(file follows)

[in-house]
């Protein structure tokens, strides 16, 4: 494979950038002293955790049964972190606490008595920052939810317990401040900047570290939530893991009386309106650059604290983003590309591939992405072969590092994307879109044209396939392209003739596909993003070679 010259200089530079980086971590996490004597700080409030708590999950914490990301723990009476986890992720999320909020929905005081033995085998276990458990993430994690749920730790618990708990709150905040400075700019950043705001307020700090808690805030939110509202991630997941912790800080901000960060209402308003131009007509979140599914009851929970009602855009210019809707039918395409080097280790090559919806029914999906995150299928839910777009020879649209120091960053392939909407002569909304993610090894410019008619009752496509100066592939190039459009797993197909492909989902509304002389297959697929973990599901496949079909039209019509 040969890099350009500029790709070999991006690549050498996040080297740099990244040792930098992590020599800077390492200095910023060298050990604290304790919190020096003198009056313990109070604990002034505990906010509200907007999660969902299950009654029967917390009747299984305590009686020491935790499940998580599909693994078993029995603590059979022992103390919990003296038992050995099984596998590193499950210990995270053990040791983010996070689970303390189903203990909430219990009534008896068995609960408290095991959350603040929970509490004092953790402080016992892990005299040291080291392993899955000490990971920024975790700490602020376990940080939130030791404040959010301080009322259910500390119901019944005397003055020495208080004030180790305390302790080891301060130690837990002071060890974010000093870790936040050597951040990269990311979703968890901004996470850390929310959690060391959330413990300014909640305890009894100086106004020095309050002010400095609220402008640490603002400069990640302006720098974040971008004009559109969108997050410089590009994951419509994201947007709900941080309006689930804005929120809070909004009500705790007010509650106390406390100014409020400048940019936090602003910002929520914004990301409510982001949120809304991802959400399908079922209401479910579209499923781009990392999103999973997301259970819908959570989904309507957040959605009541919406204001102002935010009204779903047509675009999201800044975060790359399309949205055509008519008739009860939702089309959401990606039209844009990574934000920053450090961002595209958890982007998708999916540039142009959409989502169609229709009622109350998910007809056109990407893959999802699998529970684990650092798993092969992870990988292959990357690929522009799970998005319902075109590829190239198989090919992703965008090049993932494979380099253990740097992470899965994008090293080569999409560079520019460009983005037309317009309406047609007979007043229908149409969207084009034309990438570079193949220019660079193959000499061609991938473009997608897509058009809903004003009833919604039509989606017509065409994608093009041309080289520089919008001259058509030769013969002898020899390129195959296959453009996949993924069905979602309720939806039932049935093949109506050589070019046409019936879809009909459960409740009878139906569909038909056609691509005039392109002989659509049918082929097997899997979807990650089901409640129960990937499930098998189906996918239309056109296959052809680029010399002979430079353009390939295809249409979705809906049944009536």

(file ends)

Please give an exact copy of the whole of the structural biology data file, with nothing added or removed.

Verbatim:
[in-house]
């Protein structure tokens, strides 16, 4: 494979950038002293955790049964972190606490008595920052939810317990401040900047570290939530893991009386309106650059604290983003590309591939992405072969590092994307879109044209396939392209003739596909993003070679 010259200089530079980086971590996490004597700080409030708590999950914490990301723990009476986890992720999320909020929905005081033995085998276990458990993430994690749920730790618990708990709150905040400075700019950043705001307020700090808690805030939110509202991630997941912790800080901000960060209402308003131009007509979140599914009851929970009602855009210019809707039918395409080097280790090559919806029914999906995150299928839910777009020879649209120091960053392939909407002569909304993610090894410019008619009752496509100066592939190039459009797993197909492909989902509304002389297959697929973990599901496949079909039209019509 040969890099350009500029790709070999991006690549050498996040080297740099990244040792930098992590020599800077390492200095910023060298050990604290304790919190020096003198009056313990109070604990002034505990906010509200907007999660969902299950009654029967917390009747299984305590009686020491935790499940998580599909693994078993029995603590059979022992103390919990003296038992050995099984596998590193499950210990995270053990040791983010996070689970303390189903203990909430219990009534008896068995609960408290095991959350603040929970509490004092953790402080016992892990005299040291080291392993899955000490990971920024975790700490602020376990940080939130030791404040959010301080009322259910500390119901019944005397003055020495208080004030180790305390302790080891301060130690837990002071060890974010000093870790936040050597951040990269990311979703968890901004996470850390929310959690060391959330413990300014909640305890009894100086106004020095309050002010400095609220402008640490603002400069990640302006720098974040971008004009559109969108997050410089590009994951419509994201947007709900941080309006689930804005929120809070909004009500705790007010509650106390406390100014409020400048940019936090602003910002929520914004990301409510982001949120809304991802959400399908079922209401479910579209499923781009990392999103999973997301259970819908959570989904309507957040959605009541919406204001102002935010009204779903047509675009999201800044975060790359399309949205055509008519008739009860939702089309959401990606039209844009990574934000920053450090961002595209958890982007998708999916540039142009959409989502169609229709009622109350998910007809056109990407893959999802699998529970684990650092798993092969992870990988292959990357690929522009799970998005319902075109590829190239198989090919992703965008090049993932494979380099253990740097992470899965994008090293080569999409560079520019460009983005037309317009309406047609007979007043229908149409969207084009034309990438570079193949220019660079193959000499061609991938473009997608897509058009809903004003009833919604039509989606017509065409994608093009041309080289520089919008001259058509030769013969002898020899390129195959296959453009996949993924069905979602309720939806039932049935093949109506050589070019046409019936879809009909459960409740009878139906569909038909056609691509005039392109002989659509049918082929097997899997979807990650089901409640129960990937499930098998189906996918239309056109296959052809680029010399002979430079353009390939295809249409979705809906049944009536």